, Mortal Kombat
Now admittedly, your average Shaolin monk would not have a gas-powered grappling hook to use in the fight, but if we're going to start going down that road, your average caveman also wouldn't have crazy super meteor strength either. Plus, if you're going to give a caveman his club -- and a caveman without a club is just a hairy naked dude with bad teeth -- then the Shaolin monk gets the equipment that he would
use, including the most gruesome weapon ever conceived!
The Flying Guillotine!
Sure, spears and clubs are handy for taking down mammoths and asserting your superiority over fire, but can a caveman decapitate an opponent with what is essentially a razor frisbee? No. No he can not
In my mind, there's absolutely no contest here. The only way that a caveman stands a chance against a Shaolin monk is if that caveman happens to be Jack Kirby's Moon Boy
, who has a giant Tyrannosaurus that was born in the fires of a volcano doing the actual fighting.
Unless he has access to a dinosaur -- which ranks only below a Dracula on my exhaustive mental chart of who beats who -- then that caveman is getting Shaolin'd all over this piece.
And that's real
Q: To what extent do you think the Hamlet and Batman mythoi share archetypal features (as Morrison alluded to in "Last Rites")?
Aside from the fact that they're both out to avenge a dead parent or two, I don't think Batman and Hamlet have much in common as characters at all, and even that isn't all that similar. The Wayne family, as I've mentioned before
, represents a sort of pure, idealized world for Bruce Wayne, Hamlet has to deal with his mother being at best complicit in and at worst an accessory to his father's murder, and the actual culprit is his uncle. There's no idealized family, even his deceased father, who hounds him from beyond the grave in disappointment.
Hamlet is also famously characterized by his indecision and inaction, which lead directly to the deaths of almost everyone in the play, and even when he does
finally decide to act, he screws up and kills Polonius by accident. In most versions of the Batman story, on the other hand, Bruce Wayne knows immediately
what he has to do after his parents are murdered, and the only question is how he can go about it.
You could argue that there's a connection there; Hamlet knows he's supposed to kill Claudius but doesn't know how, just as Bruce Wayne knows he wants to fight crime, but the difference is that while both men receive omens (the ghost of Hamlet's father and the bat crashing through the window), Hamlet's tells him what to do, and Batman's tells him how to do it
In the end, though, Hamlet is forced
to act by the pressure of a duty that he has no real desire to fulfill -- he tries to weasel his way out of it constantly, even trying to convince himself that maybe Claudius is innocent, or that he probably shouldn't run him through while he's praying, and oh the hell with it maybe he should just kill himself
to get out of it. With Batman, however, there might be a sense of duty involved, but I don't think there's ever a doubt that this is what Bruce Wayne wants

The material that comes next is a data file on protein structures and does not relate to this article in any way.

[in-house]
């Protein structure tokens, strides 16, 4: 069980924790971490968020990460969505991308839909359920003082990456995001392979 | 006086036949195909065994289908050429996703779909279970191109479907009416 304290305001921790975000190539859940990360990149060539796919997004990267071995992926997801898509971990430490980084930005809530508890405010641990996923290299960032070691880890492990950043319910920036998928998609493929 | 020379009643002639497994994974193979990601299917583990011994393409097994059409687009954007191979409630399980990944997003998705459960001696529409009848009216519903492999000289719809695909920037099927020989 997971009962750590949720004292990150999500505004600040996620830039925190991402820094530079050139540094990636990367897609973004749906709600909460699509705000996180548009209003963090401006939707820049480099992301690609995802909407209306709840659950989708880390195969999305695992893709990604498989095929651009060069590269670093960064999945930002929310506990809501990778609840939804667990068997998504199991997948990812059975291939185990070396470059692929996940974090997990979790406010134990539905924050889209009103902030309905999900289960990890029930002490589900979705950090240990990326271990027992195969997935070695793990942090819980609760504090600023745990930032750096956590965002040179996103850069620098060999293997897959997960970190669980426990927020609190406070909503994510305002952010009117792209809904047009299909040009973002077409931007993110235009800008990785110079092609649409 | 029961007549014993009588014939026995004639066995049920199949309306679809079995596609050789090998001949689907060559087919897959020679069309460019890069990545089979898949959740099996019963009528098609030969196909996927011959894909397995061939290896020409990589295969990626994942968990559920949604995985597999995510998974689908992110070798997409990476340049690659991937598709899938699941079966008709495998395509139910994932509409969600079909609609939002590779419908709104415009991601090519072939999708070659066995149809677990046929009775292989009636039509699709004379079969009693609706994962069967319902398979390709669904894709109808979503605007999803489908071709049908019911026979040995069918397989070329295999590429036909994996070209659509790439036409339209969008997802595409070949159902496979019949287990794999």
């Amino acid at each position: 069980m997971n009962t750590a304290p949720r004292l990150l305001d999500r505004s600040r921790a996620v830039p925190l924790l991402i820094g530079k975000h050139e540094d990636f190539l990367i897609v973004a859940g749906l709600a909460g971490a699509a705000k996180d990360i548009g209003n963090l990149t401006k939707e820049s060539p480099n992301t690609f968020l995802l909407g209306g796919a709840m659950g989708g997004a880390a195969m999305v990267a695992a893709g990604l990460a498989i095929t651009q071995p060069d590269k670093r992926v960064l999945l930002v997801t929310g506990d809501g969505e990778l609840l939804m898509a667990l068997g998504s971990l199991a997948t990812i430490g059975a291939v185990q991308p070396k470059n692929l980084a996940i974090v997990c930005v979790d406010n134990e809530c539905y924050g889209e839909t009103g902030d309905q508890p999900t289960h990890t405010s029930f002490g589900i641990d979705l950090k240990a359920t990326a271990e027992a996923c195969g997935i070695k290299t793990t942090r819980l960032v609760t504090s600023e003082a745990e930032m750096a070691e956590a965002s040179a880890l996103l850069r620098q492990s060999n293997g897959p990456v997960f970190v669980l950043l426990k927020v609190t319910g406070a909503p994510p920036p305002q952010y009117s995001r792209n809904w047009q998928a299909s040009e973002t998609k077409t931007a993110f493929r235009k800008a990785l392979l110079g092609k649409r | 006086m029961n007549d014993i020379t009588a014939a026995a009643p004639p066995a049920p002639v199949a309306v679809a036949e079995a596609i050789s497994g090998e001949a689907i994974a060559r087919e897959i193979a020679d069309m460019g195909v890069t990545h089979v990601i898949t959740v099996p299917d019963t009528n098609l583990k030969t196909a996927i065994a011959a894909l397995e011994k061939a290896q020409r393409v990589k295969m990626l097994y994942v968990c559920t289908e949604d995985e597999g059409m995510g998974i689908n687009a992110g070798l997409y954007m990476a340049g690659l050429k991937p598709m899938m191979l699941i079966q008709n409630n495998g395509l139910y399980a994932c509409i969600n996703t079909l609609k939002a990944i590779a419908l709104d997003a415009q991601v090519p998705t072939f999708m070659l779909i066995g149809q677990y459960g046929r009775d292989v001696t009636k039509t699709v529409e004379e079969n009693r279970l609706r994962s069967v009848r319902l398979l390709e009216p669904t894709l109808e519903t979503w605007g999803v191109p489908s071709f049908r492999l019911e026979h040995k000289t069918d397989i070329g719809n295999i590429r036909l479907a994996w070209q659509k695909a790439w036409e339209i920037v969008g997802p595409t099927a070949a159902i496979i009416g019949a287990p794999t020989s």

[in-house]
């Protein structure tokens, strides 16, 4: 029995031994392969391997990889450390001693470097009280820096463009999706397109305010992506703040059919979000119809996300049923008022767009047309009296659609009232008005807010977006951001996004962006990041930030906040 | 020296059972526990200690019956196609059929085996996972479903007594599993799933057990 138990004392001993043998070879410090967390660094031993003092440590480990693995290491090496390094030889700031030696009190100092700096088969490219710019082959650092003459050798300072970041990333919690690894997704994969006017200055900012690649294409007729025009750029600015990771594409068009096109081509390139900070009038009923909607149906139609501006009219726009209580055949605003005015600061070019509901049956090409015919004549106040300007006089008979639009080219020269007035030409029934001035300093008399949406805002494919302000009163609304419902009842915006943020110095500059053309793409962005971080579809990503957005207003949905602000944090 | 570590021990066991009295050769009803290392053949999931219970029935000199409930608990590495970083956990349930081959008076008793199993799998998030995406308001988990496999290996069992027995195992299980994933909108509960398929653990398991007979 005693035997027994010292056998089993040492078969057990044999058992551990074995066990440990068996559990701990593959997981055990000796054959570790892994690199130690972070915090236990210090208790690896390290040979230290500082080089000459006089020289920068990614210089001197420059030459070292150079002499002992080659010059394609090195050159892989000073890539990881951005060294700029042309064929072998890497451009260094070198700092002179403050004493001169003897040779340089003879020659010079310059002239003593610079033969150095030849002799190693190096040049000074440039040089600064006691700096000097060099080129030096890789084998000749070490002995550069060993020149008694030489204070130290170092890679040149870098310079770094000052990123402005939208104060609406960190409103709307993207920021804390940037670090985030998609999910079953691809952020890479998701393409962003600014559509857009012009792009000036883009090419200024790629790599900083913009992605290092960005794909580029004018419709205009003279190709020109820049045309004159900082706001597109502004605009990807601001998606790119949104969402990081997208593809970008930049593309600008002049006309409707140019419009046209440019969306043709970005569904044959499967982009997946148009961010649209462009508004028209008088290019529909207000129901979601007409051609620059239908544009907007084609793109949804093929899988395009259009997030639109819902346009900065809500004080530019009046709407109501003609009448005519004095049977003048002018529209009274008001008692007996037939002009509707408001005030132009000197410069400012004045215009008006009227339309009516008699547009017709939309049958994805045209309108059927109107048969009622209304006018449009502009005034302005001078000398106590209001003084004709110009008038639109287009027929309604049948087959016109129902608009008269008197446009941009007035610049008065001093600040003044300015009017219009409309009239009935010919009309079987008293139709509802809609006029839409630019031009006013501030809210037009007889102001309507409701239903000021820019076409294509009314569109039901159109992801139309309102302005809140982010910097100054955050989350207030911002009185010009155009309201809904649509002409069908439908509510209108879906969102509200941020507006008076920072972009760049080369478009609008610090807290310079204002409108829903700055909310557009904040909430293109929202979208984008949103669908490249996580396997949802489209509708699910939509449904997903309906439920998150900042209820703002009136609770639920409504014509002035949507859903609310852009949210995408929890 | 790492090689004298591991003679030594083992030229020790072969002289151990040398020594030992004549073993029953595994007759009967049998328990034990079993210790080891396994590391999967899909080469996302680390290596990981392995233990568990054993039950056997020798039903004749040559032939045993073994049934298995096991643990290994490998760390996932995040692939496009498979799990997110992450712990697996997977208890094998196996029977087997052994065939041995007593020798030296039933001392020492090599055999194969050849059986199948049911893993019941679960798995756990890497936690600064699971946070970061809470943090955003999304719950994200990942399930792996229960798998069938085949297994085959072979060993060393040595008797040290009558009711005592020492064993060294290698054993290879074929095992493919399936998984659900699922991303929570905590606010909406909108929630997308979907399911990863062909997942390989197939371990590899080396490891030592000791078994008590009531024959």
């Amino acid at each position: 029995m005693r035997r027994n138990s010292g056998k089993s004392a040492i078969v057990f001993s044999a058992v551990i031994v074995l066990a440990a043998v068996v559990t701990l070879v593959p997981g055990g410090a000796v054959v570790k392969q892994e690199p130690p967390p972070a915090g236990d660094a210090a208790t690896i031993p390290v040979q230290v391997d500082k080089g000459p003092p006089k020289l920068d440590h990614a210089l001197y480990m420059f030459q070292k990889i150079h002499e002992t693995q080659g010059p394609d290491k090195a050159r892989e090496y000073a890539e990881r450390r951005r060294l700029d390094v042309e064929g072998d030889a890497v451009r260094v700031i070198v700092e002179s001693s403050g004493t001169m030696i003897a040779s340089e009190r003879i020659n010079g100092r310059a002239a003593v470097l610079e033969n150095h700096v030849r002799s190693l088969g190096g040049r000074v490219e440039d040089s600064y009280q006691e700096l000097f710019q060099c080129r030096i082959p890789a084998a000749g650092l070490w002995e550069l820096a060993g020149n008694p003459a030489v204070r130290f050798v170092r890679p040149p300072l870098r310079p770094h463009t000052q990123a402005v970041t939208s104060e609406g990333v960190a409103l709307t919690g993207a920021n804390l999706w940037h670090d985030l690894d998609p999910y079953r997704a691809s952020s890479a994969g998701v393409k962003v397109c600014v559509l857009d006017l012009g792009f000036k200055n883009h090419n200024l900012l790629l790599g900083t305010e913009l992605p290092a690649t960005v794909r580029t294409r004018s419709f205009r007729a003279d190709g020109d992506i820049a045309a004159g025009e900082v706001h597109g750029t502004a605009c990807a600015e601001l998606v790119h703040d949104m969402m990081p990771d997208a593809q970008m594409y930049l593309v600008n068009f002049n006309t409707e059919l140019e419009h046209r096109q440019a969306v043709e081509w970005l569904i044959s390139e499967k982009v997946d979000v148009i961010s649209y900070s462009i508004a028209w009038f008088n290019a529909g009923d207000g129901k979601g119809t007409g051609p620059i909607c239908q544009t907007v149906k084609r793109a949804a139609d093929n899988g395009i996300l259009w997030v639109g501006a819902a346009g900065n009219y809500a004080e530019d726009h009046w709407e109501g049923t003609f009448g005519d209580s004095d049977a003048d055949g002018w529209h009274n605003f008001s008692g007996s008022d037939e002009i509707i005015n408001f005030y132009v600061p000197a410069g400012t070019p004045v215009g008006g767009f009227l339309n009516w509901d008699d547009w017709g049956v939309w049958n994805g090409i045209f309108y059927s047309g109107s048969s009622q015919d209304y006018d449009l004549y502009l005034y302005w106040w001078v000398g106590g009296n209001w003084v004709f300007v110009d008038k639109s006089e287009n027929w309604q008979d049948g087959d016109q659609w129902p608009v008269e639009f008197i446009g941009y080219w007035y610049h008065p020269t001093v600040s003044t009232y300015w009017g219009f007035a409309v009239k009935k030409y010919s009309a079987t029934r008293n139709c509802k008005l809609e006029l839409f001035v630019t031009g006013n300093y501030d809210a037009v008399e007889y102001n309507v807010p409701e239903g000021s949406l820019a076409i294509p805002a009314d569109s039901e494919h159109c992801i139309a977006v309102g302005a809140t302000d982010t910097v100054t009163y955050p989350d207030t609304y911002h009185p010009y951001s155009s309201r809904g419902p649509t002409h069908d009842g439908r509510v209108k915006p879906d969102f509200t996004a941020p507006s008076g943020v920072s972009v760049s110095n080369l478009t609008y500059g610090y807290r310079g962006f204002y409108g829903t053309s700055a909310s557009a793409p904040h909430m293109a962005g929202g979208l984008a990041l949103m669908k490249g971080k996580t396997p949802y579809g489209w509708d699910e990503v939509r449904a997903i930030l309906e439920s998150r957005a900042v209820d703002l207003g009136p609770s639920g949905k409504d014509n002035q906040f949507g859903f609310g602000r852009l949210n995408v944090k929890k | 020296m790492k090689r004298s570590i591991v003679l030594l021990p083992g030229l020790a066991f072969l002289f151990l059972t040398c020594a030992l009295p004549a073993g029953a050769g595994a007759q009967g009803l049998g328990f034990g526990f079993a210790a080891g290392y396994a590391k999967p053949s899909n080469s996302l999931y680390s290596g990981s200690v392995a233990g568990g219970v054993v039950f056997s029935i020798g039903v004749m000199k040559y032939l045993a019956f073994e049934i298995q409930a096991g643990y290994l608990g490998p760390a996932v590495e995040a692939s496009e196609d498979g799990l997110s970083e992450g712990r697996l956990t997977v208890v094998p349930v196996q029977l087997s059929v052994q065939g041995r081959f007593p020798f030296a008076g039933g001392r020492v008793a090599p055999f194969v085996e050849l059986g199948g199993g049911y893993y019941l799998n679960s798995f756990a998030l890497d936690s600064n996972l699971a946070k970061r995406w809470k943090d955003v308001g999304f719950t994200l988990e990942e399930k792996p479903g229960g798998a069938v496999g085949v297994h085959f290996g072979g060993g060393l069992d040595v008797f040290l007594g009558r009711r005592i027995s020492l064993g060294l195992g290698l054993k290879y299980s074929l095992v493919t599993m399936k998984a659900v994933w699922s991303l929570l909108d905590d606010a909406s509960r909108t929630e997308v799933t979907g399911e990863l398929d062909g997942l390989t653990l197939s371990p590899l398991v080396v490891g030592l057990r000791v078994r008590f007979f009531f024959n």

to do. He completely lacks Hamlet's reluctance and becomes a far more proactive character, and all things considered ends up much happier.
I got the feeling from that page that Morrison was setting up something similar to his response to a question of whether he thought Superman was a Christ figure. To some extent, of course, he is -- it's an unavoidable comparison when you're dealing with a monumentally powerful, totally good man raised by normal people after being sent to Earth from above -- but Morrison joked that Western religion would be a whole lot different if God had sent Jesus to Earth right before Heaven exploded.
Along the same lines, I don't think Morrison's looking for similarities here, but rather underscoring the differences, and not just between Batman and Hamlet themselves. It's part of a larger sequence about how Robin brightens things up with his very presence in the story. The story of Hamlet would certainly be a whole lot different if he was more like Batman, but it would be equally different
if the other connection that Morrison makes had been true. If Horatio
had been more like Robin
, a bright source of happiness to counterbalance Hamlet's introspective brooding, rather than just the passive scholar who serves as a sounding board for Hamlet to bounce soliloquies off of, then he probably
wouldn't have ended up being the only guy left onstage at the end of Act 5 who hadn't been poisoned to death.
That's where I think the comparison is. The superficial similarities between Batman and Hamlet just serve to underline how important Robin is for the character in terms of changing the tone of his story, something not quite so dark that keeps it from turning into a tragedy.
That's all we have for this week, but if you've got a question you'd like to see Chris tackle in a future column, just put it on Twitter with the hashtag #AskChris, or send an email to email@example.com with [Ask Chris] in the subject line!